Vagabond Couples

Taarka, Quintron and Miss Pussycat, plus Operation Water Dragon, Patchwork Family, Fourth haps and contest results

| June 28, 2012
Taarka
  • Taarka

There are a couple of vegetable dishes we've been making in our household lately starting with garlic and lots of ginger cooked in butter with thin sliced onions, cumin and mustard seeds, a mixture that's known in India and Pakistan as tarka, or taarka -- very tasty. David Tiller and his wife Enion Pelta-Tiller borrowed the word to name their band, Taarka, playing tasty acoustic music they describe as "indie gypsy chamber folk."

A little history: In the early '90s, mandolinist/guitarist David Tiller joined forces with songwriter/guitarist Nathan Moore and bassist Aimee Curl to form the indie folk/rock combo ThaMuseMeant. When that band took a break in 2000, Tiller headed for New York City. That's where he met Enion Pelta, fiddler for the stringband Brooklyn Browngrass. His mandolin and her fiddle fit together perfectly, everything clicked and the couple ended up moving to Portland, getting married and starting a new band, Taarka. Enion also joined ThaMuseMeant, although that band spends a lot of time on hold while Moore explores solo projects and/or plays with his other band, Surprise Me Mr. Davis. At this point, David and Enion call new acoustic epicenter Colorado their headquarters for a shifting line-up of Taarka, always with fiddle and mando (or David's tenor guitar) at the core weaving together intricate melody lines. The current West Coast tour includes Troy Robey on bass and Grant Gordy on guitar. The vagabond troubadours return to Humboldt for two shows: Thursday they're at Beginnings Octagon in SoHum, Friday at Humboldt Brews. Check the merch table for a new album, their fifth, Adventures in Vagabondia, officially due out later this year, but available at shows.

Another traveling couple, Quintron and Miss Pussycat, bring unique music to The Shanty Monday night. In New Orleans' 9th Ward, they run a basement music club, The Spellcaster Lodge, where the centerpiece is Quintron's Hammond organ/Fender Rhodes synth built into the front end of a classic car. He uses it to play a mutant form of voodoo soul-jazz, keeping time with a hi-hat cymbal and an ingenious device he built called The Drum Buddy that involves flashing lights and a spinning chamber. (Check YouTube for the awesome infomercial.) Miss Pussycat supplies occasional vocals, but she's mainly a puppeteer telling tales of a Happy Tree that sends secret messages from the center of the Earth. Mr. Q and Miss P are on the road with Dent May, a one-man band from Mississippi. While he started out on ukulele, May's recent work involves synthesizers, drum machines and Beach Boys-esque vocal harmonies (looped), creating sweet, twisted pop music he describes as like a "wedding reception band on acid." Opening the show is Eureka's own Mister Moonbeam, whose loopy alt. twang should fit right in.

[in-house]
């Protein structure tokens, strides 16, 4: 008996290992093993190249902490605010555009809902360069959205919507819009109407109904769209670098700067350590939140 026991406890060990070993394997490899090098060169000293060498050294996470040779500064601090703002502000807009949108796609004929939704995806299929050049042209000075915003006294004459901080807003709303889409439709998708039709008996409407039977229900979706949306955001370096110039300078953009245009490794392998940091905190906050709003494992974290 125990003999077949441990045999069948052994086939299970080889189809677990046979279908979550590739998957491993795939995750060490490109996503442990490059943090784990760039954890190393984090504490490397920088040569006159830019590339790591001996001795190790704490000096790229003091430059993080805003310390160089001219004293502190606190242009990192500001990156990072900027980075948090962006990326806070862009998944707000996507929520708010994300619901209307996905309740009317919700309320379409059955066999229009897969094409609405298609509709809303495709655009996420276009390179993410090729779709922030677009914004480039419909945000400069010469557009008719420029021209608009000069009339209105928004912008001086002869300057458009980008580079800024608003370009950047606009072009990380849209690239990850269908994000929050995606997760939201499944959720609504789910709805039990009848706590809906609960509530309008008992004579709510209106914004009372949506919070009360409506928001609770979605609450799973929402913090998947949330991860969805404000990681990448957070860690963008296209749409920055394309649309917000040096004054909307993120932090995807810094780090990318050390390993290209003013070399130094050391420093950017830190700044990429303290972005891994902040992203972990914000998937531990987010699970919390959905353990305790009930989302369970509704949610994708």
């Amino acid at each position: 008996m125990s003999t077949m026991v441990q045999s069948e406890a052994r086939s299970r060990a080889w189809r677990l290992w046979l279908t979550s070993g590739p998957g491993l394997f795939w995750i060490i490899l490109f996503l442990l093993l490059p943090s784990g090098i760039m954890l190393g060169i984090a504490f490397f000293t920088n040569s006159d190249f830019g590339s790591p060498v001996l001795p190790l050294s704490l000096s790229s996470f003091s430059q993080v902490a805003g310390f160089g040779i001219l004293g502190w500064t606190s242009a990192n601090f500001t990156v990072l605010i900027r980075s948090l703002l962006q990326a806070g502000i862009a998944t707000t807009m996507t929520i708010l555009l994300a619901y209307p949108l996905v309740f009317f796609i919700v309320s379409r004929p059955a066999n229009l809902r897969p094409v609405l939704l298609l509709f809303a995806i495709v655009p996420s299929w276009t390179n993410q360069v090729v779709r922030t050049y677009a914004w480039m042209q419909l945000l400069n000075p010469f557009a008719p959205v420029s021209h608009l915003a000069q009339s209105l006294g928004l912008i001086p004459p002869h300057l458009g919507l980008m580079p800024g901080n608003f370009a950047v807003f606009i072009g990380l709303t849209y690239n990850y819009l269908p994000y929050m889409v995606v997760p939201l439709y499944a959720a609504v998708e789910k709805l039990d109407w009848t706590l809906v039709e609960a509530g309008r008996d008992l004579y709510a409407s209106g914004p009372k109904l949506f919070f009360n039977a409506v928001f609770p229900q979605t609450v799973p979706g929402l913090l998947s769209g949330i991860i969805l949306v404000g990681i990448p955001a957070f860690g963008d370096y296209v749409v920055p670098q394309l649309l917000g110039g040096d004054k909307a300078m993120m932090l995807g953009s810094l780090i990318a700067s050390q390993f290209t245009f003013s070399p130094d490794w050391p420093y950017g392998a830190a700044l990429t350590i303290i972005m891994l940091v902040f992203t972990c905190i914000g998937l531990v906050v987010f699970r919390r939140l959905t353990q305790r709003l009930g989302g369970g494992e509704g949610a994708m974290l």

Operation Water Dragon, the version of SambAmore expanded with a horn section, is back from its West Coast tour with Yogoman and ready to record a live album Saturday night at the Arcata Playhouse. The show also marks the debut of guitarist Greg Camphuis' mega-funk band Motherlode. Wear your dancing shoes.

Speaking of dancing, Missing Links' dynamic duo Matt n' Adam are partying at Humboldt Brews Thursday with King Maxwell and special guest Mr. Ian Pope making vinyl explorations into "Afrobeat Airwaves." (Where's Afrobeat expert Mantease?)

More vinyl Friday night at the Jambalaya: Another DJ Red show, this time with DJ Zephyr and Gabriel Groom playing old school hip hop and classic party jams.

Grant Farm is another of those Boulder, Colo., bands mixing rootsy rock with jamgrass. Champion flatpicker Tyler Grant used to play guitar with Drew Emmitt from Leftover Salmon, as did drummer Chris Misner (he was in L.S. too). Add Sean Foley on keyboards and funky bass player Adrian Engfer and you have a twangy new take on Rocky Mountain rock ‘n' roll. The band returns to Arcata ("home away from home") for a Saturday night show at HumBrews.